The engines in the first E70 X5/6 Ms used a new S63B44O0 version of that N63 engine with twin-scroll turbos and, for better volumetric efficiency, a pulse-tuned exhaust manifold. The gen-two F85 X5/6 Ms that we're looking at today were powered by a revised S63B44T2 engine, which was more a tuned 550i motor than a detuned M5 motor. It had more horsepower, a slightly narrower power band and, as the years passed, a better reputation for strength and reliability (odd vacuum leaks apart).
It's also very tuneable. A stage 1 JB4 remap will reputedly take power up to over 650hp. Add new downpipes and exhaust and that could rise to 730-750hp. Even on the standard pipes with electronically controlled flaps, an angry F85/86 sounds much better than the E70, but it could also give you quietly composed when required.
It's a high-performance engine, so proper maintenance is essential. Keep your eye on the oil. BMW told customers that there'd be no problem in keeping the whirry bits properly lubed even at the unfeasibly high 1.2g cornering forces these cars were capable of, but leaks from the sump in particular can be expensive to mend as they're a two-part upper and lower item on these cars, and replacing the gasket means getting a lot of drive parts out of the way first.
The auxiliary coolant pump that feeds water to the turbos after the engine has been turned off should keep going for a good while after switch off, and by a good while we mean at least 20 minutes. These pumps can go AWOL without you realising it as they are tucked behind the rad and run quietly. If the pump is faulty, which some of them are, and it's left in that state, the turbos will eventually cook the oil running to them. You can check that the pump is working by removing the small plastic inspection plate at the front of the engine cover and feeling the left-hand of the two hoses you'll find there for the telltale vibration of liquid passing through.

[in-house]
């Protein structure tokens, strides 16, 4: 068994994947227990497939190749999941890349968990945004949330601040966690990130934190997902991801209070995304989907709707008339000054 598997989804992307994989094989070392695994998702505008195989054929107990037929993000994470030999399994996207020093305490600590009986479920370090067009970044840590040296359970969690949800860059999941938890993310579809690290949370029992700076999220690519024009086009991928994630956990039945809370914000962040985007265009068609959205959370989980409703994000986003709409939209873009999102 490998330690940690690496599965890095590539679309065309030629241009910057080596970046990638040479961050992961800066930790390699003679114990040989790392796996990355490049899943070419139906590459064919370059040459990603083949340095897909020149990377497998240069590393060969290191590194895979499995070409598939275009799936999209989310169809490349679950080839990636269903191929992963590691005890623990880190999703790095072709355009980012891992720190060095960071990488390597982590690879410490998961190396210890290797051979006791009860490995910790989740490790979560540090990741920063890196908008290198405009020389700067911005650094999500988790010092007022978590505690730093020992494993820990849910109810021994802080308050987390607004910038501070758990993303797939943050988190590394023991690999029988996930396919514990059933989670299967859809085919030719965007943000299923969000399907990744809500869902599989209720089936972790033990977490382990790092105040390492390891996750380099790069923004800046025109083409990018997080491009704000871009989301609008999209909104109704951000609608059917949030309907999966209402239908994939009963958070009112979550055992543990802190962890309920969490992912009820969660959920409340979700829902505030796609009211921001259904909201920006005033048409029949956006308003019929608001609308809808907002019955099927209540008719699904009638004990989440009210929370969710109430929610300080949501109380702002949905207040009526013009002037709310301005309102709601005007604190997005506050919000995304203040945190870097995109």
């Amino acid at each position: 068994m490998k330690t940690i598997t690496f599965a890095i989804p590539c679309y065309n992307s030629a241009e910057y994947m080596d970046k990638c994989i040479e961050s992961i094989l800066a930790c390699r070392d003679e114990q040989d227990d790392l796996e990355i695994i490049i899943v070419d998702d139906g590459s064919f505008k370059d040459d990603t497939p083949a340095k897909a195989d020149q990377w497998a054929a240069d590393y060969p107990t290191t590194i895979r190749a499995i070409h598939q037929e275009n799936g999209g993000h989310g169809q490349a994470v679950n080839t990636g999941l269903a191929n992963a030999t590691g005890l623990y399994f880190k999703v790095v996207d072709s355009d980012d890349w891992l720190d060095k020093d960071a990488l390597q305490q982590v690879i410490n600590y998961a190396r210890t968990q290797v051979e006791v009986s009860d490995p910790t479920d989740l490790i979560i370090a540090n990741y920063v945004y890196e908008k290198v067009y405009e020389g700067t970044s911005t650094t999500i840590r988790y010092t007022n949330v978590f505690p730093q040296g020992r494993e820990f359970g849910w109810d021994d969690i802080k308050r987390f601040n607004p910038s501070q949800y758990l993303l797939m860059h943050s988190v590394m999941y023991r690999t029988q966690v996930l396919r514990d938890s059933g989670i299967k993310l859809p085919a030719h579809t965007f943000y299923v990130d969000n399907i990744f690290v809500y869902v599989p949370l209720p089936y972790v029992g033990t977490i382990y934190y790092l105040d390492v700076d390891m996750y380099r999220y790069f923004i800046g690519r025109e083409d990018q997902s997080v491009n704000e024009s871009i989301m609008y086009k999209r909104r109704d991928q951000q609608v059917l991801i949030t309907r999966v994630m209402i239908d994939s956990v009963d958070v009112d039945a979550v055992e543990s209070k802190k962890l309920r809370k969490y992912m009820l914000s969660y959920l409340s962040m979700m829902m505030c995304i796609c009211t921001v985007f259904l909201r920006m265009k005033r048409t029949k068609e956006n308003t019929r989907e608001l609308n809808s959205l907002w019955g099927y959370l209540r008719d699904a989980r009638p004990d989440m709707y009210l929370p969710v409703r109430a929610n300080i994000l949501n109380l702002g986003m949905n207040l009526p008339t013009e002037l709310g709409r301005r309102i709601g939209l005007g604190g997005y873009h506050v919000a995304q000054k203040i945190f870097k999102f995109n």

The presence of run-on items like this turbo cooling pump and also of the many cooling fans dotted about underlines the crucial importance of a healthy engine-off power supply. The X5/X6 Ms have two batteries to cover that, and ensuring they're in good condition is mission critical.
Replacing the old E70's six-speed box in the F85/86 cars was BMW's 8-speed M Steptronic automatic. It was a torque converter unit rather than a double-clutcher, but touching a paddle gives you full control and allows the engine to rev the gears out. The extra width of the 8-speeder's ratio set was instrumental in delivering the F85's much better fuel consumption figures. The Range Rover Sport SVR was dirtier by 40g/km.
By the time these cars came out, BMW's 'intelligent' xDrive permanent all-wheel drive system had been around for nearly a decade so it was pretty well sorted by that point and it has maintained an excellent record for reliability since. A very small number of transfer case issues have been reported, but as far as we're aware they're on other BMW xDrive models.
Incorporating a power divider with an electronically controlled multiple-plate clutch, xDrive distributed engine power at a front/rear ratio of 40/60 under normal driving conditions. Longitudinal corrections kicked in as required by changes in road or driving conditions, with up to 100% of available torque routeable to either axle. More powerful BMW models like these Ms used the diff-impersonating Dynamic Performance Control in combination with the DSC system (which brakes a spinning wheel to help it regain grip) to speed up individual wheels sitting on the other side of the axle from the spinning one.
Mechatronically beaten into obedience by the Dynamic Performance Control system, the previous-model '09 X Ms went round corners surprisingly well for such large vehicles, but they didn't steer very well and the quality of the air-sprung ride (with self-levelling at the back) was patchy to say the least.
The F85/6 cars were a distinct improvement, with a smoother (though still not perfect) ride and a generally refined demeanour, albeit less so on cars with the optional 21in wheels. Extra camber was built into the front suspension and the bearings were stiffened all round to make sure that the slightly unreal (for an SUV) cornering potential wasn't compromised. For most situations it's best to leave the chassis in Comfort mode, as this delivers the best compromise of pliancy and roll resistance.
You can actually trigger mild drifts in the DSC's Dynamic mode, if the idea of drifiing something as tall as this doesn't freak you out, but it's important to realise that even BMW can't perform miracles. There has to be a slightly weaker link on any car and on the F85/86 it's the steering, which is on the functional side of rewarding. Any additional sense of floatiness or poor centring on motorways has been attributed (by some BMW dealers at least) to the natural characteristics of the electric variable-ratio Active Steering option, which was first seen on the 5 Series way back in 2003.
The blue-calipered M Compound brakes fitted to these cars are quite a bit bigger than the E70's ones and they can be a bit squealy. If you're running the 21in wheels a set of Michelin Pilot Sports will cost you just under £1,200.